NFL Team Report: Minnesota Vikings - NOTES, QUOTES
--Vikings first-round draft pick Anthony Barr isn't a big fan of the NFL rule that prevents rookies from participating in any team activities other than the rookie minicamp until their class graduates from college.
"I was real bored," said Barr, the ninth overall draft pick who missed all of the team's organized team activities (OTAs) because UCLA is on the quarters system.
"It was the longest four weeks, really. But it was a good time for me to kind of decompress a little bit and get my mind right for this."
Vikings linebackers coach Adam Zimmer flew out to Los Angeles to tutor the ninth overall draft pick in the team's new defense. But there's only so much book work and individual drills that a man can do before he needs to actually see how his 6-foot-5, 255-pound frame will be put to good use.
Finally able to participate during this week's mandatory three-day minicamp, Barr's versatility was put into play immediately. He played strong-side linebacker in both the base and nickel packages.
He also did something he's never done since moving from running back to linebacker just two years ago: Put his hand in the dirt as a pass-rushing defensive end.
"Right now, we're kind of just working at different skill sets, different positions and where his skill sets go," defensive coordinator George Edwards said. "So, systematically, we are flexible enough that we can take his skill set and put him in positions where hopefully it helps us, most advantageous, whether rushing the passer, whether it's dropping in coverage."
Barr's skills are vast, but his lack of experience caused coach Mike Zimmer to refer to him as a "fawn" on draft day. Well, the so-called fawn knew that if he was going to fall down this week, he was going to do it full bore.
"There's a little bit of a learning curve missing OTAs, but it kind of is what it is," Barr said. "I knew I was going to make mistakes.
"I just had to make sure I did those at full speed. Not many nerves, just a lot of excitement, and I'm just happy to be here."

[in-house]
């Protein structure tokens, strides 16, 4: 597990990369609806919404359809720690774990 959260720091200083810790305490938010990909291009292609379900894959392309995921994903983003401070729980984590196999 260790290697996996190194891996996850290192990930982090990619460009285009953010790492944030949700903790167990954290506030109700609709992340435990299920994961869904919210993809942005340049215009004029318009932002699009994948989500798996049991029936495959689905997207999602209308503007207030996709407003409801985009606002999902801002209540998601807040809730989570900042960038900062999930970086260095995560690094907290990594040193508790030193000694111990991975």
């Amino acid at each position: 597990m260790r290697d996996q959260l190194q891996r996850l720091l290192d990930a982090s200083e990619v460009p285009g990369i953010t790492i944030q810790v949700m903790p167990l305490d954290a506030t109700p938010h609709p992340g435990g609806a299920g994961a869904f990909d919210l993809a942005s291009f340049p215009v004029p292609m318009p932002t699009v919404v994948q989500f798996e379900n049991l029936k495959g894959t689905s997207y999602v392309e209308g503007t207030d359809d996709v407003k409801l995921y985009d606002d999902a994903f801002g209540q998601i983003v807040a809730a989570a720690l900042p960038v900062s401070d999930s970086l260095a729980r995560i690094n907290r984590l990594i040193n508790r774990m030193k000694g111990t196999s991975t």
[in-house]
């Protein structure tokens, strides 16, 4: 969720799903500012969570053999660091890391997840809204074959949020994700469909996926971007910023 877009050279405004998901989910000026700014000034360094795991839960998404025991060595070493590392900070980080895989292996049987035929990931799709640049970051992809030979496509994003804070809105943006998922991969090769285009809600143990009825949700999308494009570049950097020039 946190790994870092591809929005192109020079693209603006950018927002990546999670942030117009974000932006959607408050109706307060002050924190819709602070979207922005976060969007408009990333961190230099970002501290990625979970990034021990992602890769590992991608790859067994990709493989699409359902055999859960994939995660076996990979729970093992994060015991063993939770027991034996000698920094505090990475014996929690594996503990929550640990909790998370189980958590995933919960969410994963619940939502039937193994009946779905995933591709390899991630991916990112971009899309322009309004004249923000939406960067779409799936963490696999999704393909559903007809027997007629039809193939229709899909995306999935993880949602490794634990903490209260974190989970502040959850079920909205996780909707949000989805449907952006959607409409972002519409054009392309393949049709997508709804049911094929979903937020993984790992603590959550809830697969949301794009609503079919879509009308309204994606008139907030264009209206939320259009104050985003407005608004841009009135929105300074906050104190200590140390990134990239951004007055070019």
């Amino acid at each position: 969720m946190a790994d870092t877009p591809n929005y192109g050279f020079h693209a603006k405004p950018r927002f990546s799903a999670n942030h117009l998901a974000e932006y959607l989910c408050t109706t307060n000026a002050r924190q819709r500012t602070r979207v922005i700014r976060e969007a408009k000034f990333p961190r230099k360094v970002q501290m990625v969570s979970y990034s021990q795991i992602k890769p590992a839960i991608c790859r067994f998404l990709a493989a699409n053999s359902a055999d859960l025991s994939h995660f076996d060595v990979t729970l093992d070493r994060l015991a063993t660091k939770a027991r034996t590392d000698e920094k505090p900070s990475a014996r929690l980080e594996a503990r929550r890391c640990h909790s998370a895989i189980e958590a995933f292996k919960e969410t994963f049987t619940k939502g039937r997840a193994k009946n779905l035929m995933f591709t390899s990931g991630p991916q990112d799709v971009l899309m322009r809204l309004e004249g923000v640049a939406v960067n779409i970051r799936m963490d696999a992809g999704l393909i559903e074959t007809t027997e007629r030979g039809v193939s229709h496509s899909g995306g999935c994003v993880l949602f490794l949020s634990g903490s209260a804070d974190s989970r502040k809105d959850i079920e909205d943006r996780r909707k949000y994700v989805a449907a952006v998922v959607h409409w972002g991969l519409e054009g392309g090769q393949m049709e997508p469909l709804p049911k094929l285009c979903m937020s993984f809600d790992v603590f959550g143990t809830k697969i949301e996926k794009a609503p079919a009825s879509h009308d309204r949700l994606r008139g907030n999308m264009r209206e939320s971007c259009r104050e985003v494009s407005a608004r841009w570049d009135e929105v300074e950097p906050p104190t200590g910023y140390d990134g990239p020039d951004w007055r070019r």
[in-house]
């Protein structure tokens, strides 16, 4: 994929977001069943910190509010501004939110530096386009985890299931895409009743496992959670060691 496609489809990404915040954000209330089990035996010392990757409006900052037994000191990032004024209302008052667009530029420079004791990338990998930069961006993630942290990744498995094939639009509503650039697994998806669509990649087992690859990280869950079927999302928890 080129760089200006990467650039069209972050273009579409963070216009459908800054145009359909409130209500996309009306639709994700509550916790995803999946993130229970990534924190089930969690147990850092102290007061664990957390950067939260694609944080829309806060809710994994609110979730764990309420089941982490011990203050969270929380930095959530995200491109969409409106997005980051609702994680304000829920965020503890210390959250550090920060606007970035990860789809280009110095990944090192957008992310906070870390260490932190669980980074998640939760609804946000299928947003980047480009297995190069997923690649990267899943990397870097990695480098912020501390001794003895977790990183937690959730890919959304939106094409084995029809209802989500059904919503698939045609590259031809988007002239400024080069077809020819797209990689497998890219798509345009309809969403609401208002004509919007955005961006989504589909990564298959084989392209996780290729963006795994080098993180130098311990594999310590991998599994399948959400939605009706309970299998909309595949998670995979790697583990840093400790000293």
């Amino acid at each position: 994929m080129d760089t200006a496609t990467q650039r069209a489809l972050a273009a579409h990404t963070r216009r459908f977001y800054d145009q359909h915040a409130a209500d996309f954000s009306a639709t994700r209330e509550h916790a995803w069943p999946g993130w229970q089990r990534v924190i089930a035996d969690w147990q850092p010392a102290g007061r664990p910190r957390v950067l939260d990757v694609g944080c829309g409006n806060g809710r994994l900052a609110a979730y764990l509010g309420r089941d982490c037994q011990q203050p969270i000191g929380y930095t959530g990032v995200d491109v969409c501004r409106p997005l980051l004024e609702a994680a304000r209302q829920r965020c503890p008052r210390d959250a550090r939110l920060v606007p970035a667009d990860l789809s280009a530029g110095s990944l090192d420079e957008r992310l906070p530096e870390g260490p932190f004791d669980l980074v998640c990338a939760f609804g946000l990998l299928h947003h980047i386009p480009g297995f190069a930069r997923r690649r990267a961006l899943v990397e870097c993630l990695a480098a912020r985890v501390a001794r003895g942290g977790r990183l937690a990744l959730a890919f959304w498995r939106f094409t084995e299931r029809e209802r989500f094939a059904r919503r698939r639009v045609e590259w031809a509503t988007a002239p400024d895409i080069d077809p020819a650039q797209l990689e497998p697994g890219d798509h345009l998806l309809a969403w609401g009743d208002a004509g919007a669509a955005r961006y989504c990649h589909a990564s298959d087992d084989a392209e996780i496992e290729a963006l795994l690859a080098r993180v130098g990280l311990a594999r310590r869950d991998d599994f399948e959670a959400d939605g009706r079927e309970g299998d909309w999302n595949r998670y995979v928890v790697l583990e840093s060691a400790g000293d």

--Vikings special teams coordinator Mike Priefer says he is not worried about the soon-to-be-released independent investigation into charges that he used anti-gay remarks in team meetings and discriminated against former punter Chris Kluwe because of Kluwe's support of gay marriage rights.
"It's been one of those things where I come to work every morning and I'm excited about the direction of this football team," Priefer said Wednesday during Day 2 of the Vikings' three-day minicamp. "I really like our coaching staff and I'm excited about our new players and excited about the guys we retained and came back. So my focus has been totally on football."
In early January, Kluwe blasted Priefer, general manager Rick Spielman and former head coach Leslie Frazier in an article for Deadspin. Most of the venom was directed at Priefer, whom Kluwe called a bigot.
Kluwe, who was released before the 2013 season, also accused Priefer of using anti-gay remarks during the 2012 season and pushing for Kluwe's release because of Kluwe's highly-visible support of Minnesota's gay marriage rights. That caused the Vikings to launch an investigation headed by former Minnesota chief justice Eric Magnuson and former U.S. Department of Justice attorney Chris Madel.
Results of the investigation could come as early as this weekend, although they've been expected for a couple of months.
Priefer deflected questions about Kluwe's accusations on Wednesday, preferring to keep the focus on football. However, shortly after Kluwe's article appeared, Priefer did deny the charges. In a released statement, he said:
"I vehemently deny today's allegations made by Chris Kluwe. I want to be clear that I do not tolerate discrimination of any type and am respectful of all individuals. I personally have gay family members who I love and support just as I do any family member.
"The primary reason I entered coaching was to affect people in a positive way. As a coach, I have always created an accepting environment for my players, including Chris, and have looked to support them both on and off the field.
"The comments today have not only attacked my character and insulted my professionalism, but they have also impacted my family. While my career focus is to be a great professional football coach, my number one priority has always been to be a protective husband and father to my wife and children.
"I will continue to work hard for the Minnesota Vikings, the Wilf family and all of our loyal fans."
--There is no area in which the team's new coaching regime didn't look to improve when it took over in January. And that includes what the players eat while at team headquarters or in next month's training camp.
For instance, the Vikings have removed bacon, fried items, mayonnaise and creamy-based sauces from their menu.
Coach Mike Zimmer said the approach is helping the team. He claims the team has lost a combined 170 pounds of fat and gained 70 pounds of muscle.
"It's a collective effort," Zimmer said. "The strength coaches and trainers brought it to my attention. So, heck, I think even (general manager) Rick (Spielman) said he's lost some weight.
"I think I've actually lost weight too, but I think that's from stress. I'm eating fish every day for lunch. That's a change for me too."